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Hanover Park heroes to be showcased in photographic exhibition and magazine

Hanover Park hero and lawyer, Firdoze Daniels. Picture: Eveline Gerritsen

Hanover Park hero and lawyer, Firdoze Daniels. Picture: Eveline Gerritsen

Published Jan 5, 2022

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Cape Town - A photographic exhibition and magazine will showcase the drive, ambition and cohesion found within the Hanover Park community through local heroes.

Documentary photographer Eveline Gerritsen and storyteller and communications expert Melanie Wirz joined Hanover Park community workers Yaseen Johaar and Kashiefa Mohammed in June 2021, for the Hanover Park “Vir Ewig” project.

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Gerritsen and Wirz were invited to Mohammed’s home where they spoke to women who lost their sons in gang shootings and spoke to first and third generation gangsters.

“So we started brainstorming and two weeks later we came back to Yaseen, telling him that we wanted to collect stories of role models from the community and create a magazine for the children in the schools of Hanover Park to inspire them to take their lives into a positive direction,” said Gerritsen.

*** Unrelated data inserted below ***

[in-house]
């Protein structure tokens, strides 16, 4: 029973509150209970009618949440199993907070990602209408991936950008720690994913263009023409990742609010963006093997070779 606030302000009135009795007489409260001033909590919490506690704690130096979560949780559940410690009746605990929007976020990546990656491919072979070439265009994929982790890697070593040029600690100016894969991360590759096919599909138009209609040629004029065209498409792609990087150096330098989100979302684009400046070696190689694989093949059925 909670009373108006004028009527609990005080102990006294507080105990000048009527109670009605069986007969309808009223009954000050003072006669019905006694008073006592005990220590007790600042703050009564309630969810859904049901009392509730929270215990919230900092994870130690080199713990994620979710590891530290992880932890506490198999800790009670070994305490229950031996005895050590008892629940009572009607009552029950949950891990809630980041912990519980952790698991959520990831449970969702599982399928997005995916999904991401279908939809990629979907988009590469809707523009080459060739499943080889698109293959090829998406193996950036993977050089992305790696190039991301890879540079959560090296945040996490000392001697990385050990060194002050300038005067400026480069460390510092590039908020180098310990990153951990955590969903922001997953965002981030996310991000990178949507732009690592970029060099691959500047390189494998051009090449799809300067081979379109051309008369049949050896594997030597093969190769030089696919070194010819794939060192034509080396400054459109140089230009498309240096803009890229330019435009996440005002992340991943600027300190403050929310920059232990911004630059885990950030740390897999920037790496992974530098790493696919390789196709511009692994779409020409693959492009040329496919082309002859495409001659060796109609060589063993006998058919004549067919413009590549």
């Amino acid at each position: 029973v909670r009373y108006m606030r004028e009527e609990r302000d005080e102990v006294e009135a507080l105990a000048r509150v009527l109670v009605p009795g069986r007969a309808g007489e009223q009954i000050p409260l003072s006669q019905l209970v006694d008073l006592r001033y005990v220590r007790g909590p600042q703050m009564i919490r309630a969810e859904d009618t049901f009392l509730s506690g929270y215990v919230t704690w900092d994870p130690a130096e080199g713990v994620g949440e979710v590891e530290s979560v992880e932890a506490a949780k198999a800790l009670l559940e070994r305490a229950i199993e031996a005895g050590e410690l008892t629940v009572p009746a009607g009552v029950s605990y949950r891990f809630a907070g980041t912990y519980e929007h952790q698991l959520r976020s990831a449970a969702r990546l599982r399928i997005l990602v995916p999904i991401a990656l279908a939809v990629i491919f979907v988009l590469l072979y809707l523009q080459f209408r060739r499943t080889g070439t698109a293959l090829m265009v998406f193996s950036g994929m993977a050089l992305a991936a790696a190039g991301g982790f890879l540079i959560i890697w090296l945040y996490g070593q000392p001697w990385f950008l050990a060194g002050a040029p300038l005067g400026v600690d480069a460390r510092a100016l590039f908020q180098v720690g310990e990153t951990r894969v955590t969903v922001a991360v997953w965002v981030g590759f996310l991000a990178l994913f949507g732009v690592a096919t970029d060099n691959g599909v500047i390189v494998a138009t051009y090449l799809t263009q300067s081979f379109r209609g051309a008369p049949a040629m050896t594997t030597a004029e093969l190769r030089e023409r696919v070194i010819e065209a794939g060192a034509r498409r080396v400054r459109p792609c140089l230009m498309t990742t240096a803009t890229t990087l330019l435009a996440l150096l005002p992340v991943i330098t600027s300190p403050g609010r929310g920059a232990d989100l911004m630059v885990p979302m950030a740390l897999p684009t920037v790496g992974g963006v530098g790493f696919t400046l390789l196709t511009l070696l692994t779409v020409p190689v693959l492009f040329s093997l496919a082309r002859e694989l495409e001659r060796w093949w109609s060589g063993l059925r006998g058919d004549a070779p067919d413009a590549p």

The exhibition will take place at 44 Lower Main Road, Observatory, from 5pm to 9pm on Thursday.

Visitors will also be able to purchase the magazine, and with every purchase, one magazine goes to a child from the community. Another exhibition is expected to take place in Hanover Park this month.

Portrait images of 14 role models will be on display with portions of interviews conducted.

Wirz said it was important to show people that Hanover Park was different from what was commonly associated with it.

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“We want to show that people like you and me live in Hanover Park. And that they can be successful, even if they grow up in an area where there are not many opportunities for a better life,” Wirz said.

“For example, we had spoken to a man who was one of the first generation of teenagers in Hanover Park. He ended up on the Cape Flats with his family when they were pushed out of District Six. He told us that about 40 years ago there was nothing in the area. No infrastructure, no public transport, no library, no sports clubs.”

Johaar said 5 000 copies of the magazine will go to schools in Hanover Park.

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“...to inspire learners. Letting them see how people from Hanover Park achieve in various careers, meaning that nothing stops them from doing the same despite adversities.”

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Cape Argus

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